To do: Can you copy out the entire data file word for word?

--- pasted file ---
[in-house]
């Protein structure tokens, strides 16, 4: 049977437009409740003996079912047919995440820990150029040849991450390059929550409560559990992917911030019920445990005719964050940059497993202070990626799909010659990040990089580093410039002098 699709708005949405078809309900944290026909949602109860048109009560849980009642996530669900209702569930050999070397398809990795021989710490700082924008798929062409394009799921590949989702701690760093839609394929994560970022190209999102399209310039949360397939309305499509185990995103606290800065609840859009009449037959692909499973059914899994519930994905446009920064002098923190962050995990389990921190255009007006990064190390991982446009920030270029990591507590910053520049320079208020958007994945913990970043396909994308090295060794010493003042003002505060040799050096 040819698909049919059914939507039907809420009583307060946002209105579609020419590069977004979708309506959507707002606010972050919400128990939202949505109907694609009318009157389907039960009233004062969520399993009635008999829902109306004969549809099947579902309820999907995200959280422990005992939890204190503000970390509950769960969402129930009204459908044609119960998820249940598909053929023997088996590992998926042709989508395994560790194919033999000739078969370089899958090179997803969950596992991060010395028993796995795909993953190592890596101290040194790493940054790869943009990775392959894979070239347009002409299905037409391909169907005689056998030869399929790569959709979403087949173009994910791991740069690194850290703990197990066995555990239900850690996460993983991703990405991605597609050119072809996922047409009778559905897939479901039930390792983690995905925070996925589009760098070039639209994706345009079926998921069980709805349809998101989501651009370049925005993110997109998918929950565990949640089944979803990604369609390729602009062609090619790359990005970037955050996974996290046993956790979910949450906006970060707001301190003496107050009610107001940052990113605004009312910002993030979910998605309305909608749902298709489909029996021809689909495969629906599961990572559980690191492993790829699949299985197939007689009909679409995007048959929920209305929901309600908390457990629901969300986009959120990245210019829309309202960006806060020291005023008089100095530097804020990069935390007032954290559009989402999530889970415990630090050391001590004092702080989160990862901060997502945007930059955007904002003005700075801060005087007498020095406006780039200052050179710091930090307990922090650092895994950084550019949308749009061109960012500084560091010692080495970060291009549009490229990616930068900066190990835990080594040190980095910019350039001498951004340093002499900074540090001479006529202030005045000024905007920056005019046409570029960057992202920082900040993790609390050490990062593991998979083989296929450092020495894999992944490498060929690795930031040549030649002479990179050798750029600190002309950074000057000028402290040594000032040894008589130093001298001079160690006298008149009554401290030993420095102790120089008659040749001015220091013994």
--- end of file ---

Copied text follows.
[in-house]
């Protein structure tokens, strides 16, 4: 049977437009409740003996079912047919995440820990150029040849991450390059929550409560559990992917911030019920445990005719964050940059497993202070990626799909010659990040990089580093410039002098 699709708005949405078809309900944290026909949602109860048109009560849980009642996530669900209702569930050999070397398809990795021989710490700082924008798929062409394009799921590949989702701690760093839609394929994560970022190209999102399209310039949360397939309305499509185990995103606290800065609840859009009449037959692909499973059914899994519930994905446009920064002098923190962050995990389990921190255009007006990064190390991982446009920030270029990591507590910053520049320079208020958007994945913990970043396909994308090295060794010493003042003002505060040799050096 040819698909049919059914939507039907809420009583307060946002209105579609020419590069977004979708309506959507707002606010972050919400128990939202949505109907694609009318009157389907039960009233004062969520399993009635008999829902109306004969549809099947579902309820999907995200959280422990005992939890204190503000970390509950769960969402129930009204459908044609119960998820249940598909053929023997088996590992998926042709989508395994560790194919033999000739078969370089899958090179997803969950596992991060010395028993796995795909993953190592890596101290040194790493940054790869943009990775392959894979070239347009002409299905037409391909169907005689056998030869399929790569959709979403087949173009994910791991740069690194850290703990197990066995555990239900850690996460993983991703990405991605597609050119072809996922047409009778559905897939479901039930390792983690995905925070996925589009760098070039639209994706345009079926998921069980709805349809998101989501651009370049925005993110997109998918929950565990949640089944979803990604369609390729602009062609090619790359990005970037955050996974996290046993956790979910949450906006970060707001301190003496107050009610107001940052990113605004009312910002993030979910998605309305909608749902298709489909029996021809689909495969629906599961990572559980690191492993790829699949299985197939007689009909679409995007048959929920209305929901309600908390457990629901969300986009959120990245210019829309309202960006806060020291005023008089100095530097804020990069935390007032954290559009989402999530889970415990630090050391001590004092702080989160990862901060997502945007930059955007904002003005700075801060005087007498020095406006780039200052050179710091930090307990922090650092895994950084550019949308749009061109960012500084560091010692080495970060291009549009490229990616930068900066190990835990080594040190980095910019350039001498951004340093002499900074540090001479006529202030005045000024905007920056005019046409570029960057992202920082900040993790609390050490990062593991998979083989296929450092020495894999992944490498060929690795930031040549030649002479990179050798750029600190002309950074000057000028402290040594000032040894008589130093001298001079160690006298008149009554401290030993420095102790120089008659040749001015220091013994």